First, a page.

Maryland State Law Library Opens New Special Collections Room
to House Historical Treasures
Vibrant Audubon bird prints – including Oriole and Raven – return after restoration
(Annapolis, MD — September 18, 2006) When the Maryland State Law Library opens its new Special Collections Room September 21, the long treasured and newly restored Audubon bird prints will have a new home. The expanded and enhanced room, which houses rare books, documents, and articles collected since the library’s founding in 1827, was built to preserve the room’s wealth of American and Maryland history.
The Special Collections Room’s star is its 1830s edition of John James Audubon’s “Birds of America,” one of fewer than 100 in existence today. The library acquired the four-volume set in 1834 in its largest, ‘double-elephant folio’ size format. Similar collections have been sold at auction for millions of dollars.
A few of the Audubon illustrations were never delivered or were lost during the past 172 years and the remaining 430 needed intensive cleaning and conservation. The other approximately 1,100 volumes in the special collection include rare legal works, handwritten records, and books from the 17th, 18th, and 19th centuries. The room’s oldest book was published in 1579.
“These documents belong to the people of Maryland and we have a duty to maintain them,” said Steve Anderson, director of the Maryland State Law Library. “We had many volumes in our former Rare Books Room, but while that room helped us set aside and protect our rare works to a limited extent, the space was too small and not designed with preservation in mind. We recognized that in building the Special Collections Room we had a unique opportunity to preserve and protect these unique items for this and future generations.”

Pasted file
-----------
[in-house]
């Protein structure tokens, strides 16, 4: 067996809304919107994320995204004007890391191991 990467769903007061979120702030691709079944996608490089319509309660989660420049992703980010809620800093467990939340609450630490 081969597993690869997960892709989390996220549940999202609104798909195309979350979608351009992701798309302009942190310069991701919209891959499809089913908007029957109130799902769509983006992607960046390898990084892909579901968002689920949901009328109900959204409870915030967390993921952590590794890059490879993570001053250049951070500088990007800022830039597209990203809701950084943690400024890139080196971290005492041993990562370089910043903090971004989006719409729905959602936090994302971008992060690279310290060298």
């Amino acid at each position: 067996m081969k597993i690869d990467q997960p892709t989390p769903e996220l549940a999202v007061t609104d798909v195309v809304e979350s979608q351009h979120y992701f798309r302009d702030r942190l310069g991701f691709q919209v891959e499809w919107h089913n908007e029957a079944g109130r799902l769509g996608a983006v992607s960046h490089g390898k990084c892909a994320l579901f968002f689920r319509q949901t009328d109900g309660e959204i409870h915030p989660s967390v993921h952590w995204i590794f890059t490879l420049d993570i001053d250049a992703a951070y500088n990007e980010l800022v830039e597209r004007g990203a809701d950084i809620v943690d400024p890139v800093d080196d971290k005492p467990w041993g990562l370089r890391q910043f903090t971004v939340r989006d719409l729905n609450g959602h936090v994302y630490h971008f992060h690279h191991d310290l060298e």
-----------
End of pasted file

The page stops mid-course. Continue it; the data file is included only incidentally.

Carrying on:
The library started construction of the Special Collections Room, restoration of the Audubon illustrations, and identification, sorting, and cleaning of its older and rare items in July 2005. At 800 square feet, the new room is twice as large as its predecessor. An air filtering system and automatic climate controls maintain the room at 62 degrees Fahrenheit and 50 percent humidity. The low-level lighting is UV-filtered to prevent damage to the collection, and the carpet, shelving, paint, and wallpaper are designed to eliminate the emission of deteriorating chemicals. The room’s stringent security measures include cameras and code locks.
The Conservation Center for Art & Historic Artifacts in Philadelphia handled the restoration and conservation work on the Audubon illustrations, as each illustration was meticulously cleaned and individually placed in archival triple-mats. The library built a specially lit, climate-controlled, secure case to display two Audubon illustrations at a time in the main library.
For more information, or to arrange for a tour of the Special Collections Room, please contact the Court Information Office at (410) 260-1488. Media are invited to bring cameras, with prior approval.